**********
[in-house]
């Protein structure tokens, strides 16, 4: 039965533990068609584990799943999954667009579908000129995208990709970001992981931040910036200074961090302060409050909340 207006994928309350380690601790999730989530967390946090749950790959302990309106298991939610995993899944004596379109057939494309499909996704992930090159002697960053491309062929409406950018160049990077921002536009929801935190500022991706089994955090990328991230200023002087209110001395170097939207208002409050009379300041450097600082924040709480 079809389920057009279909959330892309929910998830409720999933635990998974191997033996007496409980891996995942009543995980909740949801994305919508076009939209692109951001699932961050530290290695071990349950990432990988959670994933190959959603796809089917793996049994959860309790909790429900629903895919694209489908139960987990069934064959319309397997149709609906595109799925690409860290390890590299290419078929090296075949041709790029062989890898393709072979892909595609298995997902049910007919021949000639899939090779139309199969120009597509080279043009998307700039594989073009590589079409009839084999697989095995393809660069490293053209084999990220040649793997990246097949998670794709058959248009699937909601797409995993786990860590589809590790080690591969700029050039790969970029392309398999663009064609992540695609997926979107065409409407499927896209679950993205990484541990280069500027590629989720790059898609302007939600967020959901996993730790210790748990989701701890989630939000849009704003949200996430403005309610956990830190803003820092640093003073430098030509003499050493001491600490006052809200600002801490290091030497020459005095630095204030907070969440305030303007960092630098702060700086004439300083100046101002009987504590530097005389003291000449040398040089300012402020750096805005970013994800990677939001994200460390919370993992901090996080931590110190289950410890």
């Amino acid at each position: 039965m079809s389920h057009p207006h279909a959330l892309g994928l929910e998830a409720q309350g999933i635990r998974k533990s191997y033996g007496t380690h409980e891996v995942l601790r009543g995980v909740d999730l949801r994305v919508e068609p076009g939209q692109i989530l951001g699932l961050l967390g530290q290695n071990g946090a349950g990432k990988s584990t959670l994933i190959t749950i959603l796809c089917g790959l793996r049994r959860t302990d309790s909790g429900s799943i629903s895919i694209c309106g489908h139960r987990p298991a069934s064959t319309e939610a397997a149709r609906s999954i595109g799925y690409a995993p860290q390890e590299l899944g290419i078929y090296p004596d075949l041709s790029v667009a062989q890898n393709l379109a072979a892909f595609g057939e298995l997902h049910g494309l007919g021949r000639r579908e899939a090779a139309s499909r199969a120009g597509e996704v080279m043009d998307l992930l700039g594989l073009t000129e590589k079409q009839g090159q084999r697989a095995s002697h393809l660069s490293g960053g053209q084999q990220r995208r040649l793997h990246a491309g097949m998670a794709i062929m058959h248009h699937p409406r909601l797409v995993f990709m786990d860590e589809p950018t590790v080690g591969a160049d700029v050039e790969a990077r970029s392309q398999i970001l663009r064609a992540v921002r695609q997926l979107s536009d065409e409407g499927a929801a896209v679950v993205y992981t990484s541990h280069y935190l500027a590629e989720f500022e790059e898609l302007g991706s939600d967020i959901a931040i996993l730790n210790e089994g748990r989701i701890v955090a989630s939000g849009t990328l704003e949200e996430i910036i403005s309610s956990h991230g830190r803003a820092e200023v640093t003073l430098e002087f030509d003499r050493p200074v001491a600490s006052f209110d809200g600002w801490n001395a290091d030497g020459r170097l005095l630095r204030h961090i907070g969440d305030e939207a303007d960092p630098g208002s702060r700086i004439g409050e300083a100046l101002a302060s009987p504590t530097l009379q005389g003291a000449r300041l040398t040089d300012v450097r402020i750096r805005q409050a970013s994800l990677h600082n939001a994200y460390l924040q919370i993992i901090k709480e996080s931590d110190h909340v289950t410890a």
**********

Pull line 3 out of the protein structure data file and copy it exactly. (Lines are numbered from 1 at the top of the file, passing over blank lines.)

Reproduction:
């Amino acid at each position: 039965m079809s389920h057009p207006h279909a959330l892309g994928l929910e998830a409720q309350g999933i635990r998974k533990s191997y033996g007496t380690h409980e891996v995942l601790r009543g995980v909740d999730l949801r994305v919508e068609p076009g939209q692109i989530l951001g699932l961050l967390g530290q290695n071990g946090a349950g990432k990988s584990t959670l994933i190959t749950i959603l796809c089917g790959l793996r049994r959860t302990d309790s909790g429900s799943i629903s895919i694209c309106g489908h139960r987990p298991a069934s064959t319309e939610a397997a149709r609906s999954i595109g799925y690409a995993p860290q390890e590299l899944g290419i078929y090296p004596d075949l041709s790029v667009a062989q890898n393709l379109a072979a892909f595609g057939e298995l997902h049910g494309l007919g021949r000639r579908e899939a090779a139309s499909r199969a120009g597509e996704v080279m043009d998307l992930l700039g594989l073009t000129e590589k079409q009839g090159q084999r697989a095995s002697h393809l660069s490293g960053g053209q084999q990220r995208r040649l793997h990246a491309g097949m998670a794709i062929m058959h248009h699937p409406r909601l797409v995993f990709m786990d860590e589809p950018t590790v080690g591969a160049d700029v050039e790969a990077r970029s392309q398999i970001l663009r064609a992540v921002r695609q997926l979107s536009d065409e409407g499927a929801a896209v679950v993205y992981t990484s541990h280069y935190l500027a590629e989720f500022e790059e898609l302007g991706s939600d967020i959901a931040i996993l730790n210790e089994g748990r989701i701890v955090a989630s939000g849009t990328l704003e949200e996430i910036i403005s309610s956990h991230g830190r803003a820092e200023v640093t003073l430098e002087f030509d003499r050493p200074v001491a600490s006052f209110d809200g600002w801490n001395a290091d030497g020459r170097l005095l630095r204030h961090i907070g969440d305030e939207a303007d960092p630098g208002s702060r700086i004439g409050e300083a100046l101002a302060s009987p504590t530097l009379q005389g003291a000449r300041l040398t040089d300012v450097r402020i750096r805005q409050a970013s994800l990677h600082n939001a994200y460390l924040q919370i993992i901090k709480e996080s931590d110190h909340v289950t410890a």